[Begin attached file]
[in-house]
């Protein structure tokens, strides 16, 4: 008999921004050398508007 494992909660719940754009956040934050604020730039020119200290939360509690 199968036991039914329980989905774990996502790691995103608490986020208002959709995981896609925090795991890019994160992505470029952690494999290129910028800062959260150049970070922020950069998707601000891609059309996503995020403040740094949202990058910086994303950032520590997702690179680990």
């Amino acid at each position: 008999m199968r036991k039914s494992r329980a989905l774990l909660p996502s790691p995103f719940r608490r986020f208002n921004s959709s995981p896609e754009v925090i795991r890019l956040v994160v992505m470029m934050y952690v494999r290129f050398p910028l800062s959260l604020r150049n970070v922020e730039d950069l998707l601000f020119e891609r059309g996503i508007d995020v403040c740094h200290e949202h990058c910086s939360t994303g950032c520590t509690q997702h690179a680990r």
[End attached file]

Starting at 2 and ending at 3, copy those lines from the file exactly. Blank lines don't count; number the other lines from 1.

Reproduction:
């Protein structure tokens, strides 16, 4: 008999921004050398508007 494992909660719940754009956040934050604020730039020119200290939360509690 199968036991039914329980989905774990996502790691995103608490986020208002959709995981896609925090795991890019994160992505470029952690494999290129910028800062959260150049970070922020950069998707601000891609059309996503995020403040740094949202990058910086994303950032520590997702690179680990």
């Amino acid at each position: 008999m199968r036991k039914s494992r329980a989905l774990l909660p996502s790691p995103f719940r608490r986020f208002n921004s959709s995981p896609e754009v925090i795991r890019l956040v994160v992505m470029m934050y952690v494999r290129f050398p910028l800062s959260l604020r150049n970070v922020e730039d950069l998707l601000f020119e891609r059309g996503i508007d995020v403040c740094h200290e949202h990058c910086s939360t994303g950032c520590t509690q997702h690179a680990r």